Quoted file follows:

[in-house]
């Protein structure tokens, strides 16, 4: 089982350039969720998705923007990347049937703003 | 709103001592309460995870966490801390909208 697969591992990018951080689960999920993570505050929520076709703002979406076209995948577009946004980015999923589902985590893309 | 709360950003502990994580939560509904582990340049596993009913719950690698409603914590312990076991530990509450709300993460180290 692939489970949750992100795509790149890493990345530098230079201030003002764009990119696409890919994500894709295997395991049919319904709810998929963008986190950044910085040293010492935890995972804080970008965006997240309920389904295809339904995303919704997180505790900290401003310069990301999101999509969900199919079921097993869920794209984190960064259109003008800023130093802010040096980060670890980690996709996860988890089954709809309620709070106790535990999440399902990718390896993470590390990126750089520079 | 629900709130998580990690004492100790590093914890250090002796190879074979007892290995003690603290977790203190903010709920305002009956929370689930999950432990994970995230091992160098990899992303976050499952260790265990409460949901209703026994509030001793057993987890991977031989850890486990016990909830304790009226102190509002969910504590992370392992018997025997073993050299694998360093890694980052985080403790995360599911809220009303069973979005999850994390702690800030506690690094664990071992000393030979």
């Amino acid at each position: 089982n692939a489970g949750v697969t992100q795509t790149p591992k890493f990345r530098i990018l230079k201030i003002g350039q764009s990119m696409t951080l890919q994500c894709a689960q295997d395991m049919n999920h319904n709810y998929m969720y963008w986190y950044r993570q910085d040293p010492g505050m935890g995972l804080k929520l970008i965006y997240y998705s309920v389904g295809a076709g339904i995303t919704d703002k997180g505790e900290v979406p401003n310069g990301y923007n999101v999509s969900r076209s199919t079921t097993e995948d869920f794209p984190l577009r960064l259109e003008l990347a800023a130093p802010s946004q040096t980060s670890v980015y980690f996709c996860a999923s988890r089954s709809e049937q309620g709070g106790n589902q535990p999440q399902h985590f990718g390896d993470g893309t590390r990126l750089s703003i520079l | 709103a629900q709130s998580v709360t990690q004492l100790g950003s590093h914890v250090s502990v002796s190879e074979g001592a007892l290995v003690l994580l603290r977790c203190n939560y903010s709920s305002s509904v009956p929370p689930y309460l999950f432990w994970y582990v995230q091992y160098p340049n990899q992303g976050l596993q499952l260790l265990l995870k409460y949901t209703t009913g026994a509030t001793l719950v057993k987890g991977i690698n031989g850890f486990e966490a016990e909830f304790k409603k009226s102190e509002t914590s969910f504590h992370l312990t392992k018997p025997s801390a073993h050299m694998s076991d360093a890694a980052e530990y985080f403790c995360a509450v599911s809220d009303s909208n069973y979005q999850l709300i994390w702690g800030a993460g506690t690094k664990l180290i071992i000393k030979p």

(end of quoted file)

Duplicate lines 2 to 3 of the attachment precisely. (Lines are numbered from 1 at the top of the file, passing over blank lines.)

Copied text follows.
């Protein structure tokens, strides 16, 4: 089982350039969720998705923007990347049937703003 | 709103001592309460995870966490801390909208 697969591992990018951080689960999920993570505050929520076709703002979406076209995948577009946004980015999923589902985590893309 | 709360950003502990994580939560509904582990340049596993009913719950690698409603914590312990076991530990509450709300993460180290 692939489970949750992100795509790149890493990345530098230079201030003002764009990119696409890919994500894709295997395991049919319904709810998929963008986190950044910085040293010492935890995972804080970008965006997240309920389904295809339904995303919704997180505790900290401003310069990301999101999509969900199919079921097993869920794209984190960064259109003008800023130093802010040096980060670890980690996709996860988890089954709809309620709070106790535990999440399902990718390896993470590390990126750089520079 | 629900709130998580990690004492100790590093914890250090002796190879074979007892290995003690603290977790203190903010709920305002009956929370689930999950432990994970995230091992160098990899992303976050499952260790265990409460949901209703026994509030001793057993987890991977031989850890486990016990909830304790009226102190509002969910504590992370392992018997025997073993050299694998360093890694980052985080403790995360599911809220009303069973979005999850994390702690800030506690690094664990071992000393030979």
């Amino acid at each position: 089982n692939a489970g949750v697969t992100q795509t790149p591992k890493f990345r530098i990018l230079k201030i003002g350039q764009s990119m696409t951080l890919q994500c894709a689960q295997d395991m049919n999920h319904n709810y998929m969720y963008w986190y950044r993570q910085d040293p010492g505050m935890g995972l804080k929520l970008i965006y997240y998705s309920v389904g295809a076709g339904i995303t919704d703002k997180g505790e900290v979406p401003n310069g990301y923007n999101v999509s969900r076209s199919t079921t097993e995948d869920f794209p984190l577009r960064l259109e003008l990347a800023a130093p802010s946004q040096t980060s670890v980015y980690f996709c996860a999923s988890r089954s709809e049937q309620g709070g106790n589902q535990p999440q399902h985590f990718g390896d993470g893309t590390r990126l750089s703003i520079l | 709103a629900q709130s998580v709360t990690q004492l100790g950003s590093h914890v250090s502990v002796s190879e074979g001592a007892l290995v003690l994580l603290r977790c203190n939560y903010s709920s305002s509904v009956p929370p689930y309460l999950f432990w994970y582990v995230q091992y160098p340049n990899q992303g976050l596993q499952l260790l265990l995870k409460y949901t209703t009913g026994a509030t001793l719950v057993k987890g991977i690698n031989g850890f486990e966490a016990e909830f304790k409603k009226s102190e509002t914590s969910f504590h992370l312990t392992k018997p025997s801390a073993h050299m694998s076991d360093a890694a980052e530990y985080f403790c995360a509450v599911s809220d009303s909208n069973y979005q999850l709300i994390w702690g800030a993460g506690t690094k664990l180290i071992i000393k030979p």